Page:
How can your planner help you to enjoy retirement and avoid running out of money later on?

June 3, 2024

Life is all about balance, and that is especially true when it comes to withdrawing a sustainable income from your retirement savings.

After working hard and saving for many years, when you come to retire you are likely to be excited to spend some of your savings on fulfilling your ambitions. But it can be tricky to be sure how much you can withdraw and spend today without negatively affecting your financial security in the later years of your retirement.

The rising cost of living as well as the potential cost of later-life care must all be considered when deciding how much of your pension savings to spend each year. While there are some rules of thumb that have been used in the past, few are likely to be accurate enough to suit your specific circumstances.

Read on to learn more about how your financial planner can help you to calculate a suitable withdrawal rate so that you can enjoy your retirement today without risking future financial problems.

In the past, the “4% rule” provided some guidance about how much to withdraw from your pension

To help retirees calculate how much they can withdraw from their pension to maintain their preferred lifestyle throughout retirement, in 1994, American financial planner William Bengen suggested the “4% rule”.

This rule of thumb suggests that retirees withdraw 4% of their total pension pot in the first year of their retirement. Then, in each subsequent year, they can withdraw the same value adjusting for inflation.

According to Bengen, this would enable the pension to last throughout a 30-year retirement. In fact, Professional Adviser reports that he later clarified that 4% was a worst-case scenario, and the actual optimal withdrawal rate may be closer to 7% or even 13% depending on market conditions.

The 4% rule may not be suitable for everyone

In recent years, financial experts have suggested that the 4% rule may not be sustainable for the majority of people. There are several reasons for this:

1. Your retirement expenses may fluctuate from year to year

The 4% rule assumes that your expenditure will remain consistent throughout your retirement, accounting only for changes in the cost of living. But this doesn’t reflect the reality for many people.

In the early years of your retirement, you may have higher expenses as you make the most of your new free time achieving your lifetime goals. Maybe you’d like to renovate your house, travel the world, or pursue new hobbies while you still have the energy and stamina.

After you have achieved these goals, or if your health starts to decline, your expenses may fall as you feel more content to stay at home. Then, many people are likely to need help in their later years with healthcare or daily tasks such as cooking or cleaning. So, these needs could cause your expenses to rise again.

Your retirement income strategy needs to factor in each of these three stages of retirement for it to be truly sustainable for you.  

2. Your pension fund can fall in value as well as rise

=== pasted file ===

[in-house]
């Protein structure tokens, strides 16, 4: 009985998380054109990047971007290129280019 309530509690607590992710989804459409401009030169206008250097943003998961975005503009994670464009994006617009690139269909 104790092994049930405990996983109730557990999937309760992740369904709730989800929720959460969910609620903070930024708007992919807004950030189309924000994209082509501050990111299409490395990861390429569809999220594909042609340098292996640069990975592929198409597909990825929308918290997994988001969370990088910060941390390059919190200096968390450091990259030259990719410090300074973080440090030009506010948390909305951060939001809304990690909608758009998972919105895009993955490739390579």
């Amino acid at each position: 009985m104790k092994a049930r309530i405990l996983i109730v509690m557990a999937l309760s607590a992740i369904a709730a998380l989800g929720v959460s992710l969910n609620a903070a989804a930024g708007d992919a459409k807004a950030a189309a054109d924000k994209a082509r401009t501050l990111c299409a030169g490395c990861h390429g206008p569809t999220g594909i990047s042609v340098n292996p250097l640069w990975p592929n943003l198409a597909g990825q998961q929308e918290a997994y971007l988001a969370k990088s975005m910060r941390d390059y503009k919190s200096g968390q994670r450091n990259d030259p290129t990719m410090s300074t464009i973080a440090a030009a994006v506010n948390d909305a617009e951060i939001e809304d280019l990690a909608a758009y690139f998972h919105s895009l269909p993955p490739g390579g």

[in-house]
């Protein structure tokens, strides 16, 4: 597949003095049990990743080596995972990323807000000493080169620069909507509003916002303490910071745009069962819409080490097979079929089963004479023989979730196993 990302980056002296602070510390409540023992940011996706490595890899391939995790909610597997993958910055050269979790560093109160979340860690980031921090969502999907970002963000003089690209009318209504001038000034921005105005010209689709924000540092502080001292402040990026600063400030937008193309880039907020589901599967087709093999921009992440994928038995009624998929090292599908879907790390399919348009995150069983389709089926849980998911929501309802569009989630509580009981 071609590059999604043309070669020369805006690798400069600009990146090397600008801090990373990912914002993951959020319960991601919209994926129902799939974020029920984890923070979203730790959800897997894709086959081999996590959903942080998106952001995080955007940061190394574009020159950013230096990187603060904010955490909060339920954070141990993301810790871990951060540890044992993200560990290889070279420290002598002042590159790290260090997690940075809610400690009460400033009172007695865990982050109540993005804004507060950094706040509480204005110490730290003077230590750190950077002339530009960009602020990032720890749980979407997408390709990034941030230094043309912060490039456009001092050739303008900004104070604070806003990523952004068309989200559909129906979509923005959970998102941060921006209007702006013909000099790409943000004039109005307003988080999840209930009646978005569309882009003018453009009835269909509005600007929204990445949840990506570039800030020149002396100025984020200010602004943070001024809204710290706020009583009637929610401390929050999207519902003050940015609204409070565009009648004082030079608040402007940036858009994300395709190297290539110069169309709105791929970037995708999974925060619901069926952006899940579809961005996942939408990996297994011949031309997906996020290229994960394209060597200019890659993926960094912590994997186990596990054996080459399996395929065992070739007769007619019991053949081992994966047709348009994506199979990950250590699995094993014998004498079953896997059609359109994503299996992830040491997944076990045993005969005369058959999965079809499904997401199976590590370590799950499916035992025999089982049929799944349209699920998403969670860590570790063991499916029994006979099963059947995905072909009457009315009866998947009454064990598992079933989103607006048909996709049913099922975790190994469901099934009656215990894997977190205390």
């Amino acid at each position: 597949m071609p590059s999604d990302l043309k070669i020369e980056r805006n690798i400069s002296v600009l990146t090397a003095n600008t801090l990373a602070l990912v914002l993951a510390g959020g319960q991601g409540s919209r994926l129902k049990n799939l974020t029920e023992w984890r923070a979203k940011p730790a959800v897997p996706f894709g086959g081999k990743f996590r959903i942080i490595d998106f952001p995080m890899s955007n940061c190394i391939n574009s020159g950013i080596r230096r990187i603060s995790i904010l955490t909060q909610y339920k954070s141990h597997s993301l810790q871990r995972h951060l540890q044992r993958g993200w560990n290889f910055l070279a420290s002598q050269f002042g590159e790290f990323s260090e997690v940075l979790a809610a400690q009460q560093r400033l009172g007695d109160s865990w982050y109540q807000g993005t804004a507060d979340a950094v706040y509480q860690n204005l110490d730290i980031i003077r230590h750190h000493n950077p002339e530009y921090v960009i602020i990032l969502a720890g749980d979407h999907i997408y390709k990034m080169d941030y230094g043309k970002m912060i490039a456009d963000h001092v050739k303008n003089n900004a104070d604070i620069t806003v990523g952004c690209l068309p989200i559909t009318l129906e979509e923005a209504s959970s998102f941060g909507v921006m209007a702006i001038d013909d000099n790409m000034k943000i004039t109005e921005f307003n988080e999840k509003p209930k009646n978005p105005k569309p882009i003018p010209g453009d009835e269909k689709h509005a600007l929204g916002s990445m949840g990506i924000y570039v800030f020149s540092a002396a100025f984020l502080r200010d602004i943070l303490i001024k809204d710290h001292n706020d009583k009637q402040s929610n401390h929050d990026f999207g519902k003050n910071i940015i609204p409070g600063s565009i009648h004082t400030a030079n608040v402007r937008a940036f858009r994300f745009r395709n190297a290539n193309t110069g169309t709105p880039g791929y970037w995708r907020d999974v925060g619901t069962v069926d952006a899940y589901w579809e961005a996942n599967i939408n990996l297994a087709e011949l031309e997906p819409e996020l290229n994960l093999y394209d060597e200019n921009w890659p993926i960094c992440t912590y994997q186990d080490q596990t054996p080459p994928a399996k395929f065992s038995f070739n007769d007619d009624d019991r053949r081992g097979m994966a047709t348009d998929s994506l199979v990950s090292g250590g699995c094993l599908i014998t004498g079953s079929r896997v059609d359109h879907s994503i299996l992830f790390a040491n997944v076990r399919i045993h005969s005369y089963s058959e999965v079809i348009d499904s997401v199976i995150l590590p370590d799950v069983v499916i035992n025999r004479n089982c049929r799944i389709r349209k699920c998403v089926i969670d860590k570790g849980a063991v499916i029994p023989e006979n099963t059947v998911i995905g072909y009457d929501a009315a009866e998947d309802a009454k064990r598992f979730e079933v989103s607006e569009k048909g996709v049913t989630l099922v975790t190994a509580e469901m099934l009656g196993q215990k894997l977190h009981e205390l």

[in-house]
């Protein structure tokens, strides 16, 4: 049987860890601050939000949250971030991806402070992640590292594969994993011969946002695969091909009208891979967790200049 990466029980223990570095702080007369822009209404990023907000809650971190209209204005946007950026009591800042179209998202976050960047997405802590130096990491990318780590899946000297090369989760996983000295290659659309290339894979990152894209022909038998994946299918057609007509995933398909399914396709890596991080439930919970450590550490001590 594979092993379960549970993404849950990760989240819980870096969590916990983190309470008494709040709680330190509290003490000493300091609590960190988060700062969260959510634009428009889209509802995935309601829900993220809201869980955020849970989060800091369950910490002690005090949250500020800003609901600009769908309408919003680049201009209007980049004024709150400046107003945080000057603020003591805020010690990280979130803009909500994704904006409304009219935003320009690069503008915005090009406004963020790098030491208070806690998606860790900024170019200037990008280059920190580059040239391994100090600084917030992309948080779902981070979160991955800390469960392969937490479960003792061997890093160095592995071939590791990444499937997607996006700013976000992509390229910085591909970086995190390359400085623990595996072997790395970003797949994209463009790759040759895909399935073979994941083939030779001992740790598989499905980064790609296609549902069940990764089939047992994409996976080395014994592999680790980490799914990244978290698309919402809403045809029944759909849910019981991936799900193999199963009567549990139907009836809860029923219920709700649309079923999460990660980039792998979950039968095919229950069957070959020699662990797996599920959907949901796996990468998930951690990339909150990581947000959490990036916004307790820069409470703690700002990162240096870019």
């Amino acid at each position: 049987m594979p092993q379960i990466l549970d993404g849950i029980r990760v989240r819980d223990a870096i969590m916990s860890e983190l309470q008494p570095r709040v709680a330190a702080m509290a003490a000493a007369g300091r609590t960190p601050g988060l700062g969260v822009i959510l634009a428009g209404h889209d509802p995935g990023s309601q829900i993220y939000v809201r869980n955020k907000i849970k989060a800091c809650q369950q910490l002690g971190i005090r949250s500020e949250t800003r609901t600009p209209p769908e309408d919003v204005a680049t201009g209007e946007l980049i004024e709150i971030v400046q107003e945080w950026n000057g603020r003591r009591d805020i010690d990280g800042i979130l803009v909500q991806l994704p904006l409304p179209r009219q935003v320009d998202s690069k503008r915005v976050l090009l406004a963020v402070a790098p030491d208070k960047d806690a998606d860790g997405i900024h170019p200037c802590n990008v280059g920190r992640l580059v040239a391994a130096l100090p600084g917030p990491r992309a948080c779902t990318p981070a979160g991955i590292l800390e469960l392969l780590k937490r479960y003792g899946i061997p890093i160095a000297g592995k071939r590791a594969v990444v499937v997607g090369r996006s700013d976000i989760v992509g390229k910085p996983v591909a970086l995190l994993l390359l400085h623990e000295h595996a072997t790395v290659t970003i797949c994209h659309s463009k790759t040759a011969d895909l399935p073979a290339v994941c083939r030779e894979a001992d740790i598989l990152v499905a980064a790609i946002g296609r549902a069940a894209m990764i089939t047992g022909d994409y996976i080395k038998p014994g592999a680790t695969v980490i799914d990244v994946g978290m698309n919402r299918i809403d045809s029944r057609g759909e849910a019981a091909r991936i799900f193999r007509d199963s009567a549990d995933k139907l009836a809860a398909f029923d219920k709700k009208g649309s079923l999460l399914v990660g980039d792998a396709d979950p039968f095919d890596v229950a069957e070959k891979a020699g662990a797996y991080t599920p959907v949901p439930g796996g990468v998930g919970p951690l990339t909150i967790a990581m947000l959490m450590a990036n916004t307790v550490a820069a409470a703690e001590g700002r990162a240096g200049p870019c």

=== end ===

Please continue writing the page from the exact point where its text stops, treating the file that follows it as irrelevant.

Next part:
One of the problems with the 4% rule is that it assumes a certain level of investment growth on the savings you keep invested in your pension. But Bengen based these calculations on US investment data, so depending on how your pension is invested, this may not be applicable.

Additionally, the nature of investing in the stock market means that your savings can fall in value as well as rise. You may need to adjust your withdrawal rate if your pension savings or investments experience a short-term dip in value.

3. Withdrawing more than you need means your savings could lose spending power

If your expenses require a lower withdrawal rate than 4%, taking out more than you need could be risky. Cash savings accounts rarely offer interest rates that keep pace with inflation, so holding more of your wealth in cash than is necessary could reduce your buying power over time.

By comparison, keeping your wealth invested could offer you more opportunities to generate positive returns that help your portfolio to outpace inflation.

In the graph below, you can see the percentage of time periods in which stocks and cash have beaten inflation between 1926 and 2022.

This shows that cash beats inflation around 50% to 60% of the time but over any 20-year period, investing beats inflation 100% of the time.

Source: Schroders

So, it’s important to only withdraw what you need each year and be sensible about where you hold your savings and investments to avoid your money from losing buying power.

Your financial planner can help you to create a retirement income strategy that works for you

While it’s important to plan for your future, you also deserve to enjoy yourself today. That’s why it is sensible to consult a financial planner for guidance about how you can use your retirement savings.

They can create a cashflow forecast that enables you to see how much income you may need each year in your retirement. By entering data about your existing assets and liabilities, income, expenses, and key dates such as your retirement date, they can create an illustration of your income needs and net worth over time.

This can help you to identify a suitable withdrawal rate that will enable you to fulfil your ambitions while also providing peace of mind that you will be able to maintain your preferred lifestyle in the later years of your retirement.

Using this information, you can plan an effective retirement income strategy. It could also help you to create an estate plan, allowing you to leave a meaningful legacy to your loved ones after you’re gone without it affecting your financial wellbeing in the meantime.

Your planner will meet with you at regular intervals to check that your income strategy is still appropriate. They can also make any necessary tweaks if your circumstances or external factors have changed.